The date/time library is also cool. I like that it is expressive and has so much more functionality than the Calendar API. Third time for a date API really was the charm. I just wish they retrofitted it to work directly with more libraries like JDBC. Then there’s Nashorn. A JavaScript console was a good idea, but I don’t think this one is it.

From Scott:

Two things I love about lambda expressions and streams in Java 8. First, they found a way to build functional programming into Java, by using functional interfaces. While the signature for some of the built-in functional interfaces can be… hard to read… using or creating lambda expressions rarely requires understanding the signature. That’s what is so cool about what they did. They added this conversion of lambda expressions to functional interfaces to anonymous inner classes, but from a developers perspective, all we have to know how to do is write a simple one-line lambda expression! Very cool they way they added this on without breaking the language.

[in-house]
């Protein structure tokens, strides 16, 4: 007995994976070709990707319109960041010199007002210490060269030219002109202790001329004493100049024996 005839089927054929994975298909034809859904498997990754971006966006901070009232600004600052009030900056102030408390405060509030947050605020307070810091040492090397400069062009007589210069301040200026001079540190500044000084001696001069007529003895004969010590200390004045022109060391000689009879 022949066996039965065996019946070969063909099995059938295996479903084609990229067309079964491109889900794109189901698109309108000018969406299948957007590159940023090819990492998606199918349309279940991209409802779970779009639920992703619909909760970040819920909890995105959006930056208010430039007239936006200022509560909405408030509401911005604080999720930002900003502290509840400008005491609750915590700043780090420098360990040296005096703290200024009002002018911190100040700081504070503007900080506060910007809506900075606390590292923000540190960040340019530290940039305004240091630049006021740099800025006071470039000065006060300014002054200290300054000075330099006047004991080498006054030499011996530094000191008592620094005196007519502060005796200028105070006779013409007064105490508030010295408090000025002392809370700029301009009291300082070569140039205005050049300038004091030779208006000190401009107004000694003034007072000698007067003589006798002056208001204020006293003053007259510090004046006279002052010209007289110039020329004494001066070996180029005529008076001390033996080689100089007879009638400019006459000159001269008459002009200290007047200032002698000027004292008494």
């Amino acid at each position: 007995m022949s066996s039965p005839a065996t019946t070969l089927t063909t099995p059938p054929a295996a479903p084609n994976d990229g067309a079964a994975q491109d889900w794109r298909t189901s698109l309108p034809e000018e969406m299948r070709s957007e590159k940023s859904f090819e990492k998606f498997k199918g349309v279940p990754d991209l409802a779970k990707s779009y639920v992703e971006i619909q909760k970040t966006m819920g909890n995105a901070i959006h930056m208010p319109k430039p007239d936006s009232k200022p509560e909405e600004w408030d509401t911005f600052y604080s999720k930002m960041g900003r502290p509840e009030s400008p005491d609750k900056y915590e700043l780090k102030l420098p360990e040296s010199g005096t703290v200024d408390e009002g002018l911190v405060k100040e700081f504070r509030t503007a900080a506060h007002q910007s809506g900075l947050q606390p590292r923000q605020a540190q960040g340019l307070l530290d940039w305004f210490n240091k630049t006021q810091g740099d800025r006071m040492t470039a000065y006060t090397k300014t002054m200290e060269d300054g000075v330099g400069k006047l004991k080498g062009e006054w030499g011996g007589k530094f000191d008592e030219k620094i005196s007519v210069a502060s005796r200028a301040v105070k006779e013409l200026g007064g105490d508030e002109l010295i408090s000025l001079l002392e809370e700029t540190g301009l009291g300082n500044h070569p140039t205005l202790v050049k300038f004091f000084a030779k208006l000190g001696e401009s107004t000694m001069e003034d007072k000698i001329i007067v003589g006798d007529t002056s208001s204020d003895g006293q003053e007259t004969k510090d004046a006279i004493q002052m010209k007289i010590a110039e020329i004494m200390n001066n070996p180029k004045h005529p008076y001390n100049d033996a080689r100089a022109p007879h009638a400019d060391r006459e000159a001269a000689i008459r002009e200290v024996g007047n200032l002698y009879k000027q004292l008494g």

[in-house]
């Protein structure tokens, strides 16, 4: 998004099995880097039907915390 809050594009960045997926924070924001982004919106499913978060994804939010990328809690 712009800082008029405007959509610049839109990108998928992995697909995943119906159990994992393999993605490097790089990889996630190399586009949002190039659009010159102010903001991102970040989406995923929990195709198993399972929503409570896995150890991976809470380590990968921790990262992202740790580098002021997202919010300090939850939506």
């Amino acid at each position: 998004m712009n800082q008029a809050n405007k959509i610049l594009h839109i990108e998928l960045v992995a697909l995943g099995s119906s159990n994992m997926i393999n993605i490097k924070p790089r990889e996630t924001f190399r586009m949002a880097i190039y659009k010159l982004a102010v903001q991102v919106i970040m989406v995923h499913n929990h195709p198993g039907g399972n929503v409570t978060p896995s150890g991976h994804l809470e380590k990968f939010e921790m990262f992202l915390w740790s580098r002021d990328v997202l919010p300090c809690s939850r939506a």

The second thing I love is they included parallel streams in the very first version! It’s so awesome to be able to have built-in easy support for concurrency without having to create/manage/shutdown an executor service. One feature request for Java 9? I *really* would prefer a way to set the number of threads in a parallel stream, such as stream.parallel(10) for 10 threads. Currently, it’s controlled by the JVM based on the number of threads on the computer and unable to be changed by a developer. Here’s hoping they add it to a future version of Java!

There’s still so much more to love about Java 8! As I was saying on Night 7, Java 7 improved the Concurrency API while introducing NIO.2, but both became even more powerful in Java 8. Creating Runnable and Callable instances using anonymous inner classes was already common prior to Java 8, but it was at times verbose. You had to create a class definition, override a method, set up a generic return type for Callable, etc. While not difficult to do, it did take up multiple lines of bloated code, copied over and over again for each task. Lambda expressions fit perfectly in the Concurrency API, better than any other API (with the possible exception of Collections), in that it allowed developers to submit tasks to a thread executor in a single, simple line of code using a lambda expression. In other words, they made Concurrency, one of the arguably most difficult spaces for developers to work in, much easier to understand and implement.